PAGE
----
- A previous statement is admissible if the witness states that, to the best of his knowledge, he made the statement and it is true, and if it identifies a person, place, or thing, or his memory is insufficiently clear to allow for oral testimony. In such a case, the statement is evidence of its contents, not just credibility. Note that this provision applies only to statements by the witness, not recorded on behalf of the witness. This provision confirms the judicial decision in RVCook1982 that photofits and photographs are admissible for identification, but on different grounds
- The 2003 Act does not change the requirements for a witness to be designated as a hostile witness. However, a previous inconsistent statement is now admissible as to its facts, not just as to credibility
- The Act does not significantly change the law on confessions, so it seems that law on admissibility of a mixed statement will not be changed. Such a statement will be admissible as a concession to fairness (R v Storey (1968)) but will (presumably) still only count to the credibility of the witness
Changes To The Law On Refreshing Memory
The 2003 Act simplifies this area of law radically.
- The Act allows the witness to refresh his memory from any note written or verified by himself, at any stage in the proceedings. There is no definition of ‘verified’, so presumably, the common-law position in RVKelsey1991 applies — there is no specific formality requirement (e.g., signature)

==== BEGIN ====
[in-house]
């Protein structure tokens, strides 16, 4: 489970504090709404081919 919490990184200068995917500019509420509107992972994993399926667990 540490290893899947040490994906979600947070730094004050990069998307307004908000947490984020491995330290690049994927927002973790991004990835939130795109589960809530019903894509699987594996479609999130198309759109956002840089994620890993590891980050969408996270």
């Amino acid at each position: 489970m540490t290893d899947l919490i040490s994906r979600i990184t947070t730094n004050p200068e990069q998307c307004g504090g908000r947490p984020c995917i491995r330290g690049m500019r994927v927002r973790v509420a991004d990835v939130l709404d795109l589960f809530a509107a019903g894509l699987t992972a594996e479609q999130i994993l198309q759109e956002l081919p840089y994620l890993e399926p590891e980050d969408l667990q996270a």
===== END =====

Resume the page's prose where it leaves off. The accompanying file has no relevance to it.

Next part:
- There is no distinction between ‘contemporaneous’ and ‘non-contemporaneous’ notes of events; the only test is that the note is likely to represent better his recollection at that earlier time. However, it has to be noted that the law was moving in this direction anyway (e.g., R v Da Silver (1990))
- There is no distinction between ‘original’ and ‘fair copy’ notes
- The judge has no discretion to refuse to admit such evidence so long as it meets the test. However, presumably, the general discretion under s.78 of PACE is not disturbed
- The Act does not seem to prevent a witness refreshing his memory from notes on a matter which he has entirely forgotten. However, the Act also allows the whole document to be admitted as an alternative to oral testimony, which might be more sensible